When we are introduced to Dr. Sam Loomis in the original Halloween (1978), we’re being thrown into the middle of things. We’re meeting a man at the end of his rope, a man who might very well be minutes away from his breaking point. He’s an intense presence from the first second, cold, determined and barely able to refer to Michael Myers—his patient of fifteen years—as a human being. But as we hear the character explain himself over the course of the feature, we discover that he’s a man who has spent the last eight years trying to prevent exactly this night from ever coming to pass. He’s the Greek myth of Cassandra. He sees exactly what’s coming. He does everything in his power to try and stop it, but ultimately he can’t.
In his infamous monologue, Loomis suggests that he spent eight years trying to reach Michael before eventually seeing the truth of just how evil and potentially otherworldy the boy actually was. He spent all that time trying to work within the system, before being absolutely beaten down by his failure to get anyone to listen to him about how dangerous Myers truly was. Still, this monologue suggests that there was a time when Loomis was a great doctor, was someone who genuinely listened and tried to help his patients and that he even spent years trying to do that for Michael, we just don’t see any of it in the feature itself.
That is both the beauty and the tragedy of Loomis in Halloween: The Curse of Michael Myers (1995), Donald Pleasence’s last performance as the good doctor, and one of the best performances he delivered during his time in the franchise in general. When we’re introduced to Loomis in The Curse of Michael Myers, it’s been years since Michael’s disappearance. Unlike the times that Loomis has gone toe-to-toe with Myers before, the masked murderer has simply vanished alongside poor Jamie Lloyd. He’s been at large, but made no move to return to Haddonfield in the six years since Halloween 5 (1989), his only living blood relative having vanished right alongside him. It’s as over as it has ever seemed to be.
This introduction is almost shocking compared to any other scene in which we first see Loomis in any other film in the franchise. Every other feature has seen Loomis coming in waxing poetic about the nature of evil or outright ranting about it, even the original. Here, we see a man in a quiet country cabin, typing away as he listens to the radio. He’s distanced from Haddonfield, but still interested enough to listen to a radio program on Michael Myers from a shock jock radio host that he probably wouldn’t be inclined to listen to had the show been on any other subject. He’s writing an apparent memoir to finally exorcise his demons and put his many years battling Michael on the page, to finally get it all out of his system, as any great writer does.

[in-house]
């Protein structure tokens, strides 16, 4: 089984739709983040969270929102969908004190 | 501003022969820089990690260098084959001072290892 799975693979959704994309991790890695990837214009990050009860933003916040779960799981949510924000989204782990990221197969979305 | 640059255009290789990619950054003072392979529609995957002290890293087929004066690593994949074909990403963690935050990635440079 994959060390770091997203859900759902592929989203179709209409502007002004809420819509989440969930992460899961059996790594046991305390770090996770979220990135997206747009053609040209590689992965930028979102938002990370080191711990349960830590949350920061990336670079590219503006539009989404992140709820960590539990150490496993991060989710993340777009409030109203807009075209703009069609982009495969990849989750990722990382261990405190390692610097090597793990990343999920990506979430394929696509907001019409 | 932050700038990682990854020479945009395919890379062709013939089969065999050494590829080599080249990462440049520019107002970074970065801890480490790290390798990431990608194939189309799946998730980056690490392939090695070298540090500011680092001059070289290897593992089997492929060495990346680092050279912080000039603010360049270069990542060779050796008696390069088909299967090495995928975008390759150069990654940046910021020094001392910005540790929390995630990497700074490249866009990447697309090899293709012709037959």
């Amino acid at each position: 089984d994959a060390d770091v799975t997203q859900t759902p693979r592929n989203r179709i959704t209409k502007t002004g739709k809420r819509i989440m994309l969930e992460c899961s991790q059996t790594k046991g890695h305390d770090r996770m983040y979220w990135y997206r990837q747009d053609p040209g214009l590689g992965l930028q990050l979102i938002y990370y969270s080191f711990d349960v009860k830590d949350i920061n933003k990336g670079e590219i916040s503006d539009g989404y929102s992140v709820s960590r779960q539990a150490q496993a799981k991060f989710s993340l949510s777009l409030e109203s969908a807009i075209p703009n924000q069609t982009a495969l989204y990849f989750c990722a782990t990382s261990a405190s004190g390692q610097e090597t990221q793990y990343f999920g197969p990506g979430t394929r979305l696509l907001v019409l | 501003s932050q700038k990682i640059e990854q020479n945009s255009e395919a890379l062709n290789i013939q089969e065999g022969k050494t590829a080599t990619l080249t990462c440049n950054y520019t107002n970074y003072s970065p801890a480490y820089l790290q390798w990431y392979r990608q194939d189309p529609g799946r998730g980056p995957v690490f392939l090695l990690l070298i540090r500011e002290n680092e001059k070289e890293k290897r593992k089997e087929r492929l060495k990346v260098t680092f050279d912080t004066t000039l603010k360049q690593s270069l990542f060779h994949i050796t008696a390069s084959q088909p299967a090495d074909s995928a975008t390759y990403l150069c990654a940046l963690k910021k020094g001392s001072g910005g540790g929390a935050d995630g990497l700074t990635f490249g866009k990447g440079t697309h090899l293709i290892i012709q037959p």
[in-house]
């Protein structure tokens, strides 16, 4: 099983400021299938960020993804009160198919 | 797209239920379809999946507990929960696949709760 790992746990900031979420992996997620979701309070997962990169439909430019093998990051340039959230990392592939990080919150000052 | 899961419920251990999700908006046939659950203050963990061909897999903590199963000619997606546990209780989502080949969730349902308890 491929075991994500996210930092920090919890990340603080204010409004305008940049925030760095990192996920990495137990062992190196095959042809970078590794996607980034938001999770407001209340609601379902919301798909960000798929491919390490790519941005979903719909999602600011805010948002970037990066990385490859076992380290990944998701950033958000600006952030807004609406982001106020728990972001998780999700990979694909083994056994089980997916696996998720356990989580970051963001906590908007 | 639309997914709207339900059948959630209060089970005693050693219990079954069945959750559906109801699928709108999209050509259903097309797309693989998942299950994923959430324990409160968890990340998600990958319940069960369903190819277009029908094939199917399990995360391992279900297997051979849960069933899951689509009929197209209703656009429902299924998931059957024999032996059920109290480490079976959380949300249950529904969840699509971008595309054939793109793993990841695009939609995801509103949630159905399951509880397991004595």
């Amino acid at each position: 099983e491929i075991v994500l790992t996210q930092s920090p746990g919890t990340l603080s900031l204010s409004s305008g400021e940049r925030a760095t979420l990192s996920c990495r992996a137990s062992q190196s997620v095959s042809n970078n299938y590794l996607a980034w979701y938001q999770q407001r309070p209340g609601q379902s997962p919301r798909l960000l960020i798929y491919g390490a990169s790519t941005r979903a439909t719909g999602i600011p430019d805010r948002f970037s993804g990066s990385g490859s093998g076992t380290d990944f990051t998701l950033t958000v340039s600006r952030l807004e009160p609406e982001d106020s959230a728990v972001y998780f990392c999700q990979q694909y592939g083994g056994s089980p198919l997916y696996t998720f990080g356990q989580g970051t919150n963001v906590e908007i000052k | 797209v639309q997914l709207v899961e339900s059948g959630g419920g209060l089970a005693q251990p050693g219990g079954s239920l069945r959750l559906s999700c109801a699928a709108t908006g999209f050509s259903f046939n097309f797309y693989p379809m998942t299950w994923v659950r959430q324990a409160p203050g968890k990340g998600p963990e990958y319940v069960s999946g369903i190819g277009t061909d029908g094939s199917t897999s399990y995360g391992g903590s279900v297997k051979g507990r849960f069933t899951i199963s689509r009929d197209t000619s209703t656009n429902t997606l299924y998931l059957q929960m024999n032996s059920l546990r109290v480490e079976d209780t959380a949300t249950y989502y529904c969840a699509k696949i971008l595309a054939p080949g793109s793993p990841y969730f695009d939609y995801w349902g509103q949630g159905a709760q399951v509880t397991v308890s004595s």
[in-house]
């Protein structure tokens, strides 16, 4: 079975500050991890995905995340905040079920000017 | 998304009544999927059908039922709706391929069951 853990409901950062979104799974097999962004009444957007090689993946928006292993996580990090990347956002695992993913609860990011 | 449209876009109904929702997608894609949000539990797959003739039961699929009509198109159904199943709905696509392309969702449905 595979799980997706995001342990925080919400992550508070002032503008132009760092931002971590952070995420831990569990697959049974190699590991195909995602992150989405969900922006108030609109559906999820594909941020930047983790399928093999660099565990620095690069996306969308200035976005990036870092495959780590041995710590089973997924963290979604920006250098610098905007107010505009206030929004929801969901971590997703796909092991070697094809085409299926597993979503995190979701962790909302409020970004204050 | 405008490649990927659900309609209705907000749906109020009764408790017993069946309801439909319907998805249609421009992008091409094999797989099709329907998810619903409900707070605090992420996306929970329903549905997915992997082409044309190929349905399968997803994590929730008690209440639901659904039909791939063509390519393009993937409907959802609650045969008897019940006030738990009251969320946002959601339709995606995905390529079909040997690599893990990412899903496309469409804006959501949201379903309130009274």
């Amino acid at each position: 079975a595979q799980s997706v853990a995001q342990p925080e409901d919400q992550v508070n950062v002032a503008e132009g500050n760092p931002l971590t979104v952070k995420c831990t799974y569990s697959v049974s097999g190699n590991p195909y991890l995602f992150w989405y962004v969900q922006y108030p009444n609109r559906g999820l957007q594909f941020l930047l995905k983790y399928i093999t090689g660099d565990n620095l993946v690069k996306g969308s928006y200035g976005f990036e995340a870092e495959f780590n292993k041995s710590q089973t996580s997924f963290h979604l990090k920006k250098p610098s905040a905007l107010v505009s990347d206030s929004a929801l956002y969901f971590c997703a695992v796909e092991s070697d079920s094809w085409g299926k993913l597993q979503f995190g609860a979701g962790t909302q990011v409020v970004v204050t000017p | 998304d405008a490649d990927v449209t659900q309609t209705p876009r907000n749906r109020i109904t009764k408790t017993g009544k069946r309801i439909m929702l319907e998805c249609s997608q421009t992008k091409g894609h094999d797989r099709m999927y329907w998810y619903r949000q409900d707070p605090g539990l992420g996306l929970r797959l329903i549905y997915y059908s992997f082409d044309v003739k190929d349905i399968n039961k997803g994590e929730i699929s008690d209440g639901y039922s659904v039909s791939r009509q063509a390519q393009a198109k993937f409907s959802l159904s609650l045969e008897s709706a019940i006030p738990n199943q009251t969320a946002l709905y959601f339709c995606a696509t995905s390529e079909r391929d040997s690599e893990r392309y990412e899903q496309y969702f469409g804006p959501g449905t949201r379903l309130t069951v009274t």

Loomis is an old man at this point. He’s even undergone plastic surgery to take away his burn scars. This was clearly a move made by the production to not have to put Pleasence through any kind of arduous makeup, but it also makes sense for an old man who wants to shed himself of the constant reminders that those burns brought with them every time he looked in a mirror. He’s moved on, he’s ready to sit out the remainder of his life in some degree of peace, because peace is something that has been robbed from him since 1963.
In short: he’s done. He’s finished. Loomis is resting and it’s a rest that he has more than earned.
And it is robbed from him immediately.
After explaining how content he is with his secluded lifestyle to his friend and colleague, Terrance Wynn, Loomis is thrust back into his old habits the moment that Jamie’s voice comes across the radio begging for his help specifically. Even as much as he appears to have moved on, Loomis would probably have been able to piece together any weird details of Michael’s escape that night and known what it meant. But this girl asked for his help because she knows, just as he does, that nobody on the planet is as prepared to deal with Michael Myers as he is. In every other Halloween, Loomis is ready to go at a moment’s notice.
In The Curse of Michael Myers, Loomis is dragged back into it after having done his absolute best to put it behind him. Even still, he acts upon this call to arms immediately because years of experience has taught him that no one will ever take this threat as seriously as he does. But there are doubts, not just about whether Michael can be stopped, but whether he can even do this as well, whether he is physically or mentally up to the task as he used to be. More than ever it becomes clear that his years of tracking, fighting and ultimately failing to stop Michael have taken a toll on him. In one of the best scenes—which, like most of Loomis’ greatest moments, is only seen in the Producer’s Cut—Loomis begs Wynn for his help in this new pursuit of Myers. He makes his weaknesses clear and notes that he doesn’t have it in him to do this alone, not anymore. It’s not only a touching moment, but an ultimately heartbreaking one as it makes it clear just what a toll those years tracking Michael have taken on him.
It also fantastically sets up the betrayal that comes toward the end of the film, when Loomis learns that Wynn himself is the Man in Black, the one who has secretly been working behind the scenes for years to try and harness and understand Michael’s evil. Wynn is the leader of the Cult of Thorn and, in this particular installment, he is behind everything. The Producer’s Cut takes great strides to make the friendship between Loomis and Wynn clear. There’s a level of respect between both men and Wynn has been at Loomis’ side throughout every single scene in the movie, clearly throwing the good doctor off the path any time he got too close to the truth. Loomis hasn’t just failed to stop more mayhem and carnage in Haddonfield, he’s been manipulated and used by one of his oldest friends.